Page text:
Effect of Chip and Pad Geometry on Solder Joint Formation in SMT

[+] Author and Article Information
S. M. Heinrich, P. E. Liedtke

Department of Civil and Environmental Engineering, Marquette University, Milwaukee, WI 53233

N. J. Nigro, A. F. Elkouh

Department of Mechanical and Industrial Engineering, Marquette University, Milwaukee, WI 53233

P. S. Lee

Allen-Bradley—A Rockwell International Company, Milwaukee, WI 53204

J. Electron. Packag 115(4), 433-439 (Dec 01, 1993) (7 pages) doi:10.1115/1.2909353 History: Received December 01, 1991; Revised February 15, 1993; Online April 28, 2008


An analytical model of solder joint formation during a surface mount reflow process is developed for two-dimensional fillets whose flow may be restricted due to “finite” metallizations on a leadless component and the printed circuit board. Although these height and length constraints on the fillet geometry may result in obtuse contact angles, the solution is obtained in the form of an explicit integral, similar to that previously derived by the authors for the case of acute contact angles. This solution may also be recast into the form of elliptic integrals of the first and second kinds, thereby permitting one to evaluate the fillet geometry using mathematical tables or special function software, if desired, rather than resorting to a computer-based numerical quadrature. In addition an approximate zero-gravity solution is given by means of simple closed-form expressions relating the height, length, contact angles, and cross-sectional area of the fillet. Numerical results generated by implementing the “exact” integral solution for the joint profile are given in the form of dimensionless plots, relating fillet geometry to the solder properties (surface tension and density), amount of solder, chip height, and pad length. Also presented in dimensionless form are the approximate results from the zero-gravity model, which are independent of solder properties, yet are of sufficient accuracy for “small” joints. Because of their dimensionless nature, the results of the present paper may be of maximum utility to process engineers aiming to achieve desired joint geometries (e.g., to maximize fatigue life or to eliminate bridging problems), or to board designers responsible for selecting efficient footprint patterns to maximize board density. Models of solder joint formation, such as the one presented here, may be of most value when used in conjunction with stress analysis packages (e.g., finite element programs) and appropriate fatigue models. In this way an integrated approach to the design of solder joints and circuit boards may be taken, resulting in improved product reliability and performance.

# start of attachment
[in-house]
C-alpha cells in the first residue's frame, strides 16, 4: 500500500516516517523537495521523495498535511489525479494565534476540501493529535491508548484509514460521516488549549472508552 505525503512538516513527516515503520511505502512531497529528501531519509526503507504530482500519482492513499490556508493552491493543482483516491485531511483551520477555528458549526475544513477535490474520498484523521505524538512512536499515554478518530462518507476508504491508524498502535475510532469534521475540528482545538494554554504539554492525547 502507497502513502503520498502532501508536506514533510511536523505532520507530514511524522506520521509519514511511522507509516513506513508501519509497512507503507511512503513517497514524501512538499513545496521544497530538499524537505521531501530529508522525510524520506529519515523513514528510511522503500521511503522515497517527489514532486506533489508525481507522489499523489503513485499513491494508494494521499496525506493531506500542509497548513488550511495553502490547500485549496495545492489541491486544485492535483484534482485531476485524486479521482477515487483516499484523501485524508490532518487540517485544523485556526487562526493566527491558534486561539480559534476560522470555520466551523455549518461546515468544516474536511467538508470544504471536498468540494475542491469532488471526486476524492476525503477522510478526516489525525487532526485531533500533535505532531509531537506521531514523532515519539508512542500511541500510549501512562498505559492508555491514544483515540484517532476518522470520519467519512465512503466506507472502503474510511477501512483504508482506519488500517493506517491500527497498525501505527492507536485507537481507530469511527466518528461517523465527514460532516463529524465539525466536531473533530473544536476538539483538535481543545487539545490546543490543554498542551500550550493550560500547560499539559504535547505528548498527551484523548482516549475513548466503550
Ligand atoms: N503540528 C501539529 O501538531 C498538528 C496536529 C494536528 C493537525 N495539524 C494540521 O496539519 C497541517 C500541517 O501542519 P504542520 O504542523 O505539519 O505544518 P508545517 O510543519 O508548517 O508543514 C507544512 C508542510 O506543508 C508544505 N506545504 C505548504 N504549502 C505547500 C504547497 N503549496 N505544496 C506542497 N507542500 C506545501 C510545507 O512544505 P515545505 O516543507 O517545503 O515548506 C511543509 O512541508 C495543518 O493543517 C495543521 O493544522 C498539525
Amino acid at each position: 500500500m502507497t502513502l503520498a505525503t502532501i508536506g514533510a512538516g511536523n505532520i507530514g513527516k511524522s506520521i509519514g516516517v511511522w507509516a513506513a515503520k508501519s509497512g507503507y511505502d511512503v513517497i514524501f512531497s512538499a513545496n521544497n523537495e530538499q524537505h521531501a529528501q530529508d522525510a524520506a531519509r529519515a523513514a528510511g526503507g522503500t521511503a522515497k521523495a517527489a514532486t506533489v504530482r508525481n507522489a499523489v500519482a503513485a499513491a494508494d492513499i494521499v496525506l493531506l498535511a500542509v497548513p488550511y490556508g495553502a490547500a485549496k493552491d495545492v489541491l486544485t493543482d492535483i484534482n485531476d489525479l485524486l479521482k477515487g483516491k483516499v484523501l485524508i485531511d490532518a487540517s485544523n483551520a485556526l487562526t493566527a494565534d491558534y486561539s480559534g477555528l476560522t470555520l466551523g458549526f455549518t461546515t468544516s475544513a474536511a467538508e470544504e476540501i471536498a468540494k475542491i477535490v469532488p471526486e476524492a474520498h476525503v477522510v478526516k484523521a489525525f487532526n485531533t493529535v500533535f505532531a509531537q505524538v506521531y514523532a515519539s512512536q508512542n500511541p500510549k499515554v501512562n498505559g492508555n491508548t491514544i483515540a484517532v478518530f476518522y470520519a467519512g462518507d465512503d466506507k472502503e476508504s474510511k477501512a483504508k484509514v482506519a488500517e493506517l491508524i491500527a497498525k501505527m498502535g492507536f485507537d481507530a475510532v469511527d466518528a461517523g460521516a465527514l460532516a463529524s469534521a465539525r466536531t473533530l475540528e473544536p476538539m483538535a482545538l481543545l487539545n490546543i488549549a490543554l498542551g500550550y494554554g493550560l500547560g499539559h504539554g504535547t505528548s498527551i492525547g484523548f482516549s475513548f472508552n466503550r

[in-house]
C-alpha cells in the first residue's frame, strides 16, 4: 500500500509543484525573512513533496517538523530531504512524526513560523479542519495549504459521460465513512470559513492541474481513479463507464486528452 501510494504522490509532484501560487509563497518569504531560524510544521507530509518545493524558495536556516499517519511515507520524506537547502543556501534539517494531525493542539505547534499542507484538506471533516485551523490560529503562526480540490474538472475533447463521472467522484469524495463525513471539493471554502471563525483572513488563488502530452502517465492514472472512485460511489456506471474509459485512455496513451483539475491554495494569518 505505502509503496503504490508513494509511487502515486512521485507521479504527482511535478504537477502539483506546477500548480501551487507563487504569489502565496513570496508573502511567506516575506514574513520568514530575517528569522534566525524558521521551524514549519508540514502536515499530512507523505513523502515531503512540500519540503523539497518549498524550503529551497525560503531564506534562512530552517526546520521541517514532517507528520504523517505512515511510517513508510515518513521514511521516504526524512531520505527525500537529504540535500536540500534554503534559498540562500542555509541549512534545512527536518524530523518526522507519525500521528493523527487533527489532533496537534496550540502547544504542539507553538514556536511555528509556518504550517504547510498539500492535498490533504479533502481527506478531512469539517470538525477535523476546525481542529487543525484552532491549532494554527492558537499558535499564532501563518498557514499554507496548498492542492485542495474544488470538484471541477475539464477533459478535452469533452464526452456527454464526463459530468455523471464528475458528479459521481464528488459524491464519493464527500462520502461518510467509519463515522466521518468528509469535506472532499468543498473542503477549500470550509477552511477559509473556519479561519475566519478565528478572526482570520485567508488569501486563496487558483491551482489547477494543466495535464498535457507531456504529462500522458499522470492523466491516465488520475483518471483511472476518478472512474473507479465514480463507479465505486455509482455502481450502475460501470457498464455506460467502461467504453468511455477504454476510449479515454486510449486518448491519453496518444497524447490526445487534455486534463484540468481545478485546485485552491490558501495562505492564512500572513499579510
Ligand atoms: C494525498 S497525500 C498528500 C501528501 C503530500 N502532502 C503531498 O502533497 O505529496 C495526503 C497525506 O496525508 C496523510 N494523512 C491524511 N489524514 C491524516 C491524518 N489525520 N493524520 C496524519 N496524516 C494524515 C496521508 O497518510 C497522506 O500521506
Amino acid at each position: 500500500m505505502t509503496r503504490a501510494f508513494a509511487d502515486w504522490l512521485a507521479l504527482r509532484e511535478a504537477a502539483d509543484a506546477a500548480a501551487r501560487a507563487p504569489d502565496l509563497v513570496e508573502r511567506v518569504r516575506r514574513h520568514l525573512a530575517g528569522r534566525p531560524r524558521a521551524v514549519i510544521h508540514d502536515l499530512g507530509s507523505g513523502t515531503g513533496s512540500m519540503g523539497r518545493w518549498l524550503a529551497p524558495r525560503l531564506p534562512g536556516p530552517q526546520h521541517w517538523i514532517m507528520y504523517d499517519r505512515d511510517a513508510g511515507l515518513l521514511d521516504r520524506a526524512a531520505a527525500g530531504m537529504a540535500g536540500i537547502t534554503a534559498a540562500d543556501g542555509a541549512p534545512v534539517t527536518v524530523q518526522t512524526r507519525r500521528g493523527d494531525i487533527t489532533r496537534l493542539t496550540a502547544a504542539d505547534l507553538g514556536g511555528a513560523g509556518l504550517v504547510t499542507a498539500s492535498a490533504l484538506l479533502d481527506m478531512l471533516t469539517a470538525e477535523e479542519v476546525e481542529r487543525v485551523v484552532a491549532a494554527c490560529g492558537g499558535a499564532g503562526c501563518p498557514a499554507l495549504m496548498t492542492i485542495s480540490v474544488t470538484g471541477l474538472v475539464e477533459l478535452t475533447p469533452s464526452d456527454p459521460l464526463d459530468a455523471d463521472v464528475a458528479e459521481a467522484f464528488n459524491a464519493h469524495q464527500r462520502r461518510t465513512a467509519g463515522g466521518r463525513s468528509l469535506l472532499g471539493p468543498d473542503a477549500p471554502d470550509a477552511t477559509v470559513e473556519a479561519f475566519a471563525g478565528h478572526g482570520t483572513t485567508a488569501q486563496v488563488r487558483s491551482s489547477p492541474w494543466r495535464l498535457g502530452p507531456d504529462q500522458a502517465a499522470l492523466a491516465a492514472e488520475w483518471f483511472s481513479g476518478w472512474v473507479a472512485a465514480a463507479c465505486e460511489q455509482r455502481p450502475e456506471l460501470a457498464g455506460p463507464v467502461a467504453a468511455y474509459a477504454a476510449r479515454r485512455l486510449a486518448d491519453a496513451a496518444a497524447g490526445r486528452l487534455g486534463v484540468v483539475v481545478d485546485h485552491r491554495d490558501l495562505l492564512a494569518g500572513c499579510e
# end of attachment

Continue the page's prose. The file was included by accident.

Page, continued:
Copyright © 1993 by The American Society of Mechanical Engineers
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